One of the most antagonistic issues when a marriage between parents ends, whether it is in Texas or any other state, involves matters concerning the children and who will raise them. While parents typically want what is best for their children, coming to mutual agreements can be tough. In most divorce cases, the courts avoid excluding one parent from child custody except when there is evidence of physical, drug or alcohol abuse by a parent. However, the preferences of parents will be considered by the court. Before parents negotiate child custody, it may help to understand the different options.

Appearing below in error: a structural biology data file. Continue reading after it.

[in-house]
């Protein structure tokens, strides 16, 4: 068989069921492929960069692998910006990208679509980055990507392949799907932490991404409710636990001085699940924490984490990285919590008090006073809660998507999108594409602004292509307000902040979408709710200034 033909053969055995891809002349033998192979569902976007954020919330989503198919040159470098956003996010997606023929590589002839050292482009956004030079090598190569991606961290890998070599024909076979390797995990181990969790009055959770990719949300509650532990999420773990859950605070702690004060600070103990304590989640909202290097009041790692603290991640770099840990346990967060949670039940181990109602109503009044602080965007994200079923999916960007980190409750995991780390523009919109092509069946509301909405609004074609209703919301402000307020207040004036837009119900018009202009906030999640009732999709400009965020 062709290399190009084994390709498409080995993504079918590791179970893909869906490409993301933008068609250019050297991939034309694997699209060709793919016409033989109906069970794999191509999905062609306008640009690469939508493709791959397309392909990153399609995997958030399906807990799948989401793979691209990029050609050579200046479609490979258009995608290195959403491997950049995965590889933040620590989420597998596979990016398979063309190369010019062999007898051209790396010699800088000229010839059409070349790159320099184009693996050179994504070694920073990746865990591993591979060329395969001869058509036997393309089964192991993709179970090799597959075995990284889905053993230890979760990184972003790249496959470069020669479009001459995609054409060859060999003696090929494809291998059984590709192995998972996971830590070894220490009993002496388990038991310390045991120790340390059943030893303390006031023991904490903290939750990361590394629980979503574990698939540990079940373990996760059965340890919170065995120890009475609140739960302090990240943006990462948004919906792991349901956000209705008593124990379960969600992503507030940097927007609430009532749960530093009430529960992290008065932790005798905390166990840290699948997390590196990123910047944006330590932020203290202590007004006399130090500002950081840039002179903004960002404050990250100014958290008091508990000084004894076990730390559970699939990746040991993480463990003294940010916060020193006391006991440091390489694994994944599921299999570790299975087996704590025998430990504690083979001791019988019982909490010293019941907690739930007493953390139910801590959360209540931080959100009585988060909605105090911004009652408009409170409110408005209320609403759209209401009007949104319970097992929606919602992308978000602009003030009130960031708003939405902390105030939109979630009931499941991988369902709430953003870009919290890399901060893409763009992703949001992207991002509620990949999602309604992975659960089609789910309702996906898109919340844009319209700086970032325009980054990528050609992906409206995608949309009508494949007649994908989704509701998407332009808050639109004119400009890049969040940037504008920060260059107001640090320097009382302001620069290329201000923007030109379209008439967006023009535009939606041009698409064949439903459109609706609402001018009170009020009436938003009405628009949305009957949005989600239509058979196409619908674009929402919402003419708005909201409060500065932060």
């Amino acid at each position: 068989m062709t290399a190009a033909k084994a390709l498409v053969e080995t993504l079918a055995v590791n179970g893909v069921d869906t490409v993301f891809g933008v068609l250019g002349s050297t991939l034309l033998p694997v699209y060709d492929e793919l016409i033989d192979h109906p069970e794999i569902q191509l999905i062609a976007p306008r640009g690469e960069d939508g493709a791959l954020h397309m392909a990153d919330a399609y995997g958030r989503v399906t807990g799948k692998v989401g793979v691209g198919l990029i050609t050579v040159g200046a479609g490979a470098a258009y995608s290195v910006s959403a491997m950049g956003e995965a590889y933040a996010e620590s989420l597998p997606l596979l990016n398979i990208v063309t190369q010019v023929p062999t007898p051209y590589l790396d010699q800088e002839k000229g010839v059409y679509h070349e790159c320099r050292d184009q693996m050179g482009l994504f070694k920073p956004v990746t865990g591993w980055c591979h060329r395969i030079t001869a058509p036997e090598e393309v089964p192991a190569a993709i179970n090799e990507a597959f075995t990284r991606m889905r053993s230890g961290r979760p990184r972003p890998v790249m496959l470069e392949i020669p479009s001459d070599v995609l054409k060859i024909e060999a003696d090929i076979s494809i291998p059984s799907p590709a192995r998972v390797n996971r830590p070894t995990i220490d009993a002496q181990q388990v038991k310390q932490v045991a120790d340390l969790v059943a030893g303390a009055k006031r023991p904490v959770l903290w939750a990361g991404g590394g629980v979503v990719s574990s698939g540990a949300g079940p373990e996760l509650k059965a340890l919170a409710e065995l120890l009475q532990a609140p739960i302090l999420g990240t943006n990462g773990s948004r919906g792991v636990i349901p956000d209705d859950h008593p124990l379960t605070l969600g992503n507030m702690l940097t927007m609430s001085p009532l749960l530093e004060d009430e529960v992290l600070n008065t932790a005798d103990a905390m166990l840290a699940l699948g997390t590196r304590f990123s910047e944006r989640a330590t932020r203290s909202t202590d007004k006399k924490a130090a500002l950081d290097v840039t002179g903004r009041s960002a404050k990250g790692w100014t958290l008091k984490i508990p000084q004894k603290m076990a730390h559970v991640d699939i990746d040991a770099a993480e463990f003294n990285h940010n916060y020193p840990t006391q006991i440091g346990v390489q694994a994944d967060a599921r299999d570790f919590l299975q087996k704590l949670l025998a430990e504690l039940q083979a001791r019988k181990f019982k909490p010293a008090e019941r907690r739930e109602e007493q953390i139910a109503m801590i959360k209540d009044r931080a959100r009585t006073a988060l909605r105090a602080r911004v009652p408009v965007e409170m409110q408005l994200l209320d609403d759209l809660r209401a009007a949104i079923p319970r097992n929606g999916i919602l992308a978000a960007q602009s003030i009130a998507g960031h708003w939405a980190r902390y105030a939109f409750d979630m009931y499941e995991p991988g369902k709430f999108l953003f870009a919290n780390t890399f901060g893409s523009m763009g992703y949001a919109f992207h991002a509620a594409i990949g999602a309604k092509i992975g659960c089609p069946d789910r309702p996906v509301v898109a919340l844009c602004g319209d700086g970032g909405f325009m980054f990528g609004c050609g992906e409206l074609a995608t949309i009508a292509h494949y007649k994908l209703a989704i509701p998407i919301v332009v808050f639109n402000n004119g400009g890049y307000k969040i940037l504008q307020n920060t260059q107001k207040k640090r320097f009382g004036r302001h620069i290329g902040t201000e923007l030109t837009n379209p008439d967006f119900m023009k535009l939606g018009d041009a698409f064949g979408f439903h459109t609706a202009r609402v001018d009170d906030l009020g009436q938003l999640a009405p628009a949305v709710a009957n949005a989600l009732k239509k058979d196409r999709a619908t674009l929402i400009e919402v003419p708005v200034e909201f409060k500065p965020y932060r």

Although joint custody is a popular choice, there is also the option of split custody. This is often frowned upon, but under certain circumstances, it may be in the best for siblings to be split. Before a court allows one child to live with one parent and a sibling to live with the other parent, it will consider the relationships between the individual parents and each child. The parents' work schedules, the areas where they will live and the proximity to the children's schools will be considered. Only when the court is satisfied that it will be in the best interests of the children will it consider split (divided) child custody.